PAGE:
Organized labor has added government plans to revise the Consumer Price Index (CPI) to its lengthening list of complaints against the Reagan administration. Union spokesmen charge that it is ''tampering'' and ''finagling'' with figures that directly affect the income of millions of Americans.
The Bureau of Labor Statistics, charged with measuring changes in consumer prices and other indicators of the economic well-being of the country, announced Oct. 27 a dramatic revision of the CPI intended to insulate the index against ''distortions'' caused by wide swings in housing costs.
The result is expected to be a slower rise in the CPI beginning in 1983 and eventually reduced increases in wages and pensions tied to the index.
Lane Kirkland, president of AFL-CIO, promptly charged that the change would ''undercut our most important measure of inflation.'' The United Auto Workers, the union that did the most to establish cost-of-living contract clauses tied to the index, said that the attempt to lessen inflation by changing the housing component is ''like trying to cure a fever by breaking the thermometer.''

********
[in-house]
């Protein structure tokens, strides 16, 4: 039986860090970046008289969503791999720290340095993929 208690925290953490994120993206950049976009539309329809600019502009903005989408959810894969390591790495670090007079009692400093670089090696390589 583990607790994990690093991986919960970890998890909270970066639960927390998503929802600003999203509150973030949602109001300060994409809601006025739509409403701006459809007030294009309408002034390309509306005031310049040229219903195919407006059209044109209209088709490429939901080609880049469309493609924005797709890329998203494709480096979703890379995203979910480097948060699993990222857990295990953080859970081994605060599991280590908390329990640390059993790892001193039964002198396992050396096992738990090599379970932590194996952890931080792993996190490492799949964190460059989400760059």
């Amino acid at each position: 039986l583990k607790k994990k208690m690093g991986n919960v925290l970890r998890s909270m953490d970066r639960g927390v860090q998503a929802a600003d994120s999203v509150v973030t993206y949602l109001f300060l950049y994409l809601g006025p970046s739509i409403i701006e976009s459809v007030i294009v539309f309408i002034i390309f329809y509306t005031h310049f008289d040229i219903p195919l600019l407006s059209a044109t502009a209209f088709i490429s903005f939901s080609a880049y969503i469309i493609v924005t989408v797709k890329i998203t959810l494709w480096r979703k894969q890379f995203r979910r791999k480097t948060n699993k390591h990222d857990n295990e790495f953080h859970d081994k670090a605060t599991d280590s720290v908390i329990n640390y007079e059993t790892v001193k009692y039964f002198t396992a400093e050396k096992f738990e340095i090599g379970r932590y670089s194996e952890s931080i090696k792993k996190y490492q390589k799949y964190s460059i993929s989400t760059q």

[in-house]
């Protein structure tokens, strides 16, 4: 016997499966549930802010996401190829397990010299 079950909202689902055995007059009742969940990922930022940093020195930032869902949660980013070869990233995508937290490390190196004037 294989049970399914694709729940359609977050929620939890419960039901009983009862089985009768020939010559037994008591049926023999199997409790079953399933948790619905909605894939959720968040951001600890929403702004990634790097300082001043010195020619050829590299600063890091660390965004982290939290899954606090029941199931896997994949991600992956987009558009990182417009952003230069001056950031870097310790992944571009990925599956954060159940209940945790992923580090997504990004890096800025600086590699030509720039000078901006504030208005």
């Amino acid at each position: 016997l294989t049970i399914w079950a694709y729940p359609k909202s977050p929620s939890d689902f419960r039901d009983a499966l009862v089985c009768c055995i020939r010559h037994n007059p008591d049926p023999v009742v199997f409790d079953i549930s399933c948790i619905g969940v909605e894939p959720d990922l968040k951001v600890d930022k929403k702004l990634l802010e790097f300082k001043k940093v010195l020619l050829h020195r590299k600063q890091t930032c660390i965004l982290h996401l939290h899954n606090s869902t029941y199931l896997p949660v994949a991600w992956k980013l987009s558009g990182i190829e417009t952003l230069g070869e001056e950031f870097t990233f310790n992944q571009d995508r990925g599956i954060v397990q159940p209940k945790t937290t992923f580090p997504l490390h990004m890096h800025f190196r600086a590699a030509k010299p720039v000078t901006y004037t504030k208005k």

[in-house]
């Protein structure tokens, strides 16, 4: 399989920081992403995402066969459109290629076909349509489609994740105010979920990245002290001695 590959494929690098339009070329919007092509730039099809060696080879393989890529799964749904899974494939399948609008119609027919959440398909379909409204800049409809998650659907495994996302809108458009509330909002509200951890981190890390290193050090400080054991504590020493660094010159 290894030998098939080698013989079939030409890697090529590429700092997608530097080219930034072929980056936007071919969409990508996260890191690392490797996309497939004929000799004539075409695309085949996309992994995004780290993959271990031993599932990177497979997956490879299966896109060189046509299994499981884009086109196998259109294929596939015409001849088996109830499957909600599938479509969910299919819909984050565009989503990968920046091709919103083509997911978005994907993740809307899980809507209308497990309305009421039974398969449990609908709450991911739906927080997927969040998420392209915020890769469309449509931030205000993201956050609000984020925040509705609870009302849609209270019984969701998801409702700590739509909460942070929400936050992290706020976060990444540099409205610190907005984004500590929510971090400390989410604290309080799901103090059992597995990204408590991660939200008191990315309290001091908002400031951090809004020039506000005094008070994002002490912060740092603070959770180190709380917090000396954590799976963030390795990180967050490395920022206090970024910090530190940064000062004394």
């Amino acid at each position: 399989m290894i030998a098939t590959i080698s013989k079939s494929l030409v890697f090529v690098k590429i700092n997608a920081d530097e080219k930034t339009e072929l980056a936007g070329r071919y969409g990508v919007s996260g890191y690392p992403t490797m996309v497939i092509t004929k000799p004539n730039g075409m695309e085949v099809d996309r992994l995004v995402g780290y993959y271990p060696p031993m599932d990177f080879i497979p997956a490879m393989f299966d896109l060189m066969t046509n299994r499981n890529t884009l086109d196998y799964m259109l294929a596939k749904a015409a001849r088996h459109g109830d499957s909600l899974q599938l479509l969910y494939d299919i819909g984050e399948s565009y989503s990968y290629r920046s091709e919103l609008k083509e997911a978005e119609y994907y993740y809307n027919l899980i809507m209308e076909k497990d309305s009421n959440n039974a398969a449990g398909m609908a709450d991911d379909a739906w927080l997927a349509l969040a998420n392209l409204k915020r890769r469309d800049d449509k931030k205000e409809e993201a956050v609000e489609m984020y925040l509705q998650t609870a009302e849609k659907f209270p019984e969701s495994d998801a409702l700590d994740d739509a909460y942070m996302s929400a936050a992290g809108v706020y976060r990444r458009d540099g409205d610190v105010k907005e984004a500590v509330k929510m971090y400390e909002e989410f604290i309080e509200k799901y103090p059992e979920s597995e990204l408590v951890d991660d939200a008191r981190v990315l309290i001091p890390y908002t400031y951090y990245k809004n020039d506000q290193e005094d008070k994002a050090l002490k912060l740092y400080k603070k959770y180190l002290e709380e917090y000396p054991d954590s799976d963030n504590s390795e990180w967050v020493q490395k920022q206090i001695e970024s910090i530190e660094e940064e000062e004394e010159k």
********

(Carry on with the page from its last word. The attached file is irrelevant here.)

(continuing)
The revised CPI will be first issued in January 1983, but those parts of the index used for cost-of-living adjustments under private and government wage contracts and for increases in social security and other government benefit programs will not go into effect until 1985.
If the revised housing component had been in effect in 1980, workers under cost-of-living contracts would have had smaller adjustments in hourly wages. Social security benefits would have risen 10.3 percent instead of 11.2 percent and monthly benefits for an average retiree living alone would have been $370.29 rather tha $373.31, a relatively small reduction that would have saved the government $1 billion.